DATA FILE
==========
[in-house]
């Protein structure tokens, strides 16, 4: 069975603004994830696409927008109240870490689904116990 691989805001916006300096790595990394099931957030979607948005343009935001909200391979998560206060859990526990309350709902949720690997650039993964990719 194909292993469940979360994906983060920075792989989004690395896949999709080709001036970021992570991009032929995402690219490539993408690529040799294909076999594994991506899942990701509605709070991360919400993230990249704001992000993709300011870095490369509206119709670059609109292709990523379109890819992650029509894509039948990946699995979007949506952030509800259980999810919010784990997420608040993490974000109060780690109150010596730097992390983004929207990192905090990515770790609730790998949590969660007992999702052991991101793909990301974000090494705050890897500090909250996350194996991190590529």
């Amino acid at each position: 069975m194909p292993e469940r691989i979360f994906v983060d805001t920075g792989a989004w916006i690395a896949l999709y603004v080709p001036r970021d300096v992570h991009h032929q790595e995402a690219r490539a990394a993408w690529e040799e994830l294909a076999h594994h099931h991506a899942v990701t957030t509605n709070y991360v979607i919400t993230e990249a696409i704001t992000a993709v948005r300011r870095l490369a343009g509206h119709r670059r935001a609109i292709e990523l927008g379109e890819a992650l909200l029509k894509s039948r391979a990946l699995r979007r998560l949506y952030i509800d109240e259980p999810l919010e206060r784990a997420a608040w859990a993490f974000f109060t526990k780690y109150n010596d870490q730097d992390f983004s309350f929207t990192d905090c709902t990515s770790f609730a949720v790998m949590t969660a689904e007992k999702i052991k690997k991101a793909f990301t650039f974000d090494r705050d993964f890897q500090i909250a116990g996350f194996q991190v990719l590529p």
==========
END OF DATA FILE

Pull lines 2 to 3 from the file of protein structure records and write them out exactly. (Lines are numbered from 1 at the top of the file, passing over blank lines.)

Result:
């Protein structure tokens, strides 16, 4: 069975603004994830696409927008109240870490689904116990 691989805001916006300096790595990394099931957030979607948005343009935001909200391979998560206060859990526990309350709902949720690997650039993964990719 194909292993469940979360994906983060920075792989989004690395896949999709080709001036970021992570991009032929995402690219490539993408690529040799294909076999594994991506899942990701509605709070991360919400993230990249704001992000993709300011870095490369509206119709670059609109292709990523379109890819992650029509894509039948990946699995979007949506952030509800259980999810919010784990997420608040993490974000109060780690109150010596730097992390983004929207990192905090990515770790609730790998949590969660007992999702052991991101793909990301974000090494705050890897500090909250996350194996991190590529």
């Amino acid at each position: 069975m194909p292993e469940r691989i979360f994906v983060d805001t920075g792989a989004w916006i690395a896949l999709y603004v080709p001036r970021d300096v992570h991009h032929q790595e995402a690219r490539a990394a993408w690529e040799e994830l294909a076999h594994h099931h991506a899942v990701t957030t509605n709070y991360v979607i919400t993230e990249a696409i704001t992000a993709v948005r300011r870095l490369a343009g509206h119709r670059r935001a609109i292709e990523l927008g379109e890819a992650l909200l029509k894509s039948r391979a990946l699995r979007r998560l949506y952030i509800d109240e259980p999810l919010e206060r784990a997420a608040w859990a993490f974000f109060t526990k780690y109150n010596d870490q730097d992390f983004s309350f929207t990192d905090c709902t990515s770790f609730a949720v790998m949590t969660a689904e007992k999702i052991k690997k991101a793909f990301t650039f974000d090494r705050d993964f890897q500090i909250a116990g996350f194996q991190v990719l590529p």